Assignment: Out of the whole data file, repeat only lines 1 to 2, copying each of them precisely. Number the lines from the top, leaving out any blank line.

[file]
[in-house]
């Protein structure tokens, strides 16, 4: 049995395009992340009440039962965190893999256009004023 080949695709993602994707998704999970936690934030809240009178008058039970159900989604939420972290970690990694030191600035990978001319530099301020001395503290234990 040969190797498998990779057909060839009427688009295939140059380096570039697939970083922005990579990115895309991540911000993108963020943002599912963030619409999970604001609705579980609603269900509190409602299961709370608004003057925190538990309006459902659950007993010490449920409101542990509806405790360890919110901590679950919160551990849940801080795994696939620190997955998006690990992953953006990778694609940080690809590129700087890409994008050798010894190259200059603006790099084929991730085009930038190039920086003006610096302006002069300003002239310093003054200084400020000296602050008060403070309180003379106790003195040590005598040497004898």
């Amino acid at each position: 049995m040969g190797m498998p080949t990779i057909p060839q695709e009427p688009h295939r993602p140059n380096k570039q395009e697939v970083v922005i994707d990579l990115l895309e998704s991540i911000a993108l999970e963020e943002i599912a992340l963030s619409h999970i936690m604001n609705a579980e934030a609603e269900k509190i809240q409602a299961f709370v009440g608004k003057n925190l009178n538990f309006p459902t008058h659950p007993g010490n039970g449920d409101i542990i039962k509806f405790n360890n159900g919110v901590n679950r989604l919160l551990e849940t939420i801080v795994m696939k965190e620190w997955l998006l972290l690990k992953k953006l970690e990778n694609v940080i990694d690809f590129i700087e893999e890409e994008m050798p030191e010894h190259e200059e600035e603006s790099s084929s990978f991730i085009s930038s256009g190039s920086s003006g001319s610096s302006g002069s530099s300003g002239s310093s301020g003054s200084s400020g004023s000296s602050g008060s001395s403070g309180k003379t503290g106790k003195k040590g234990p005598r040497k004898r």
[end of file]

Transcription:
[in-house]
């Protein structure tokens, strides 16, 4: 049995395009992340009440039962965190893999256009004023 080949695709993602994707998704999970936690934030809240009178008058039970159900989604939420972290970690990694030191600035990978001319530099301020001395503290234990 040969190797498998990779057909060839009427688009295939140059380096570039697939970083922005990579990115895309991540911000993108963020943002599912963030619409999970604001609705579980609603269900509190409602299961709370608004003057925190538990309006459902659950007993010490449920409101542990509806405790360890919110901590679950919160551990849940801080795994696939620190997955998006690990992953953006990778694609940080690809590129700087890409994008050798010894190259200059603006790099084929991730085009930038190039920086003006610096302006002069300003002239310093003054200084400020000296602050008060403070309180003379106790003195040590005598040497004898």